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NFL STRIKE: DAY 6 : A SUNDAY WITHOUT FOOTBALL : Some Fans Out and About, Many Apparently Slept In

September 28, 1987|RICH ROBERTS | Times Staff Writer

Empty stadiums, empty sports bars and quiet betting parlors in Las Vegas: these were some of the symptoms of the National Football League players' strike Sunday.

The principals weren't hard to find. Some strikers from the Raiders, Rams, Seattle Seahawks, San Diego Chargers, San Francisco 49ers and Denver Broncos met with their union leader, Gene Upshaw, at the Airport Hyatt.

Raider Coach Tom Flores was toiling over a hot projector at El Segundo.

"We're not on strike," he said, speaking for the coaches. "I'm going to be out here meeting and working with our (non-union) prospects. We've got little enough time to get these players ready."

The Rams John Robinson had another idea.

"I'm going to Del Mar and to sit on the beach," he said. "There will be no football practice. There's gotta be some sanity in this."

But what of the pro football fan? How did he fill the void?

Not with baseball or in Las Vegas, apparently.

Lou D'Amico of the sports book at Caesars Palace said by phone that it was "kind of quiet today. The only thing we have anything going on with is baseball. We're probably off 75%. I sure wish they'd get off the strike."

Bob Gregorka at the Frontier: "At this time Sunday morning we usually have four lines of 10 people each (waiting to place bets), and it's bedlam. How's it sound now?"

You could picture him holding the phone out into the room. Nothing.

"Our 140 seats are usually jam-packed," Gregorka said. "We show seven games with our satellite dish. You can't even hear the slot machines from the casino.

"Well, I'm standing right in the middle and it's like a tomb. There's one person standing here and he's not betting. We have one person taking bets, but he's twiddling his thumbs. We sent everybody else home."

Asked if he thought business might pick back up when the league starts playing the non-union games--"Scab Ball," it's being called--Gregorka said, "We expect action, but nothing like our normal business."

Las Vegas interests indicate that the town will lose $1 million a week worth of business--hotels, restaurants, wagering, the works.

D'Amico is holding out hope that "our college handle will probably increase about 25%."

These were some other discoveries on a reporter's tour of pro football hot spots Sunday:

11:15 a.m., Legends Sports Bar and Rib Room in Belmont Shores--Dennis Harrah, the Rams' guard, is a part owner. On a typical Sunday morning football fans are spilling out into Second Street. Four large TV screens offer four different NFL games off the satellite.

Sunday a visitor could practically park right in front.

Manager Yvette Satterlee said, "On Sundays we take reservations for two sittings, and it's packed."

The early crowd arrives at 10 for the first TV games, then they recycle at 1 p.m. They even show the Rams' home games off the satellite.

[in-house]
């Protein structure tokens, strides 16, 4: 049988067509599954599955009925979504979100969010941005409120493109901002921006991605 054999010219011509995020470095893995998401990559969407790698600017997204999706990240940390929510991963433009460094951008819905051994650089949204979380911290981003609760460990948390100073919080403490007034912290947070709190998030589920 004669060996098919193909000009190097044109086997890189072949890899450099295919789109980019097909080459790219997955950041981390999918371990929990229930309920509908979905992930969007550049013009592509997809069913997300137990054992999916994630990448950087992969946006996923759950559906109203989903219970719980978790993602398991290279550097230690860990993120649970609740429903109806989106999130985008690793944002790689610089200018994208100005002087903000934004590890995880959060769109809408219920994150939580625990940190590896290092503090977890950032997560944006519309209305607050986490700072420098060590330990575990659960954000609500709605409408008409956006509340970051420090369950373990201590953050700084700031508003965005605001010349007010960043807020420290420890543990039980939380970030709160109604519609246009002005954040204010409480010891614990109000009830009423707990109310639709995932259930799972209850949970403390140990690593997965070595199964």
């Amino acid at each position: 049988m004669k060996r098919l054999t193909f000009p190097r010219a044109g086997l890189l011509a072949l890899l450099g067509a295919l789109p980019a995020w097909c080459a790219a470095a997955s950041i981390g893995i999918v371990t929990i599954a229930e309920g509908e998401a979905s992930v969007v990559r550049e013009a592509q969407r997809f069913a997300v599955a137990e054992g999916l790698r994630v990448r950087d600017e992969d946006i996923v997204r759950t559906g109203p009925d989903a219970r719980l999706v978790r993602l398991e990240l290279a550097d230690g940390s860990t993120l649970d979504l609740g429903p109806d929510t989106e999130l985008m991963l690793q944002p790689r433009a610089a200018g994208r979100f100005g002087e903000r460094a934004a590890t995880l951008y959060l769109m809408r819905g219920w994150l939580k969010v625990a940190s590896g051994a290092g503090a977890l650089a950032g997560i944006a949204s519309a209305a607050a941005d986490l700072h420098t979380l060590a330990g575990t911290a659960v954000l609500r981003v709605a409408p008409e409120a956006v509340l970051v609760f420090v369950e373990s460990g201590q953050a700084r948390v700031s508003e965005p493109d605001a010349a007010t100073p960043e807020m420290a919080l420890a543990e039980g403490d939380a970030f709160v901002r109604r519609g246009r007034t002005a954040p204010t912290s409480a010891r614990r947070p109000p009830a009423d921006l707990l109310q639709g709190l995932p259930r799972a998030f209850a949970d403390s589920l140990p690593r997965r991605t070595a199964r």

On this Sunday, about three-fourths of the tables were empty. The TV screens were showing baseball games.

"It's funny," Satterlee said, "I got a call from a guy asking, 'Are you gonna be showing the Rams' game Sunday?' "

The Raiders would have been at Houston Sunday, and the Rams were scheduled to play the Cincinnati Bengals at Anaheim.

11:50 a.m., Anaheim Stadium--The stadium was locked up tight, and a dozen or so people from the Anaheim Model Airplane Club were flying their radio-controlled planes around the parking lot.

But there was also some activity by the Rams' ticket office. Although the office was closed, people were milling around, and there wasn't even a notice to tell them what they could do with Sunday's game tickets--which kind of says what they could do with Sunday's game tickets.

Mike Lawler, an insurance broker from Newport Beach, was doing his own sort of business.

"I'm buying 'em at half-price," Lawler said.

He had a little sign stuck on his restored 1967 Mustang and was holding a half-dozen tickets in one hand.

"I'm bearish on the Rams," Lawler said. "(The Rams) have said they'll refund the money, but they haven't said when. Mrs. Rosenbloom (sic) probably has a million dollars in the bank gaining interest right now."

About then a fan drove up--Joe Donaldson from Fountain Valley, with his wife, Sheila. Donaldson said he was a season ticket holder and thought he was coming to see the game Sunday.

"They didn't say a word to us about it being called off," he said.

Told that it had been in all the papers, Donaldson said, "I usually don't get the paper every day. We parked outside the lot at first and thought, 'Gee, it doesn't seem like there are a lot of people here.' "

Finally, he asked a security guard where everybody was.

"I was shocked," Donaldson said. "I've got good seats, too."

12:30 p.m., The Catch restaurant, across the street from the Big A--The marquee outside reads, "DEAR GENE U, DEAR GEORGIA, HAVE YOU TALKED TO YOUR FANS LATELY."

Manager Judy White explained, "The 'Gene U' is Upshaw. We didn't want people to think we meant Gene Autry."

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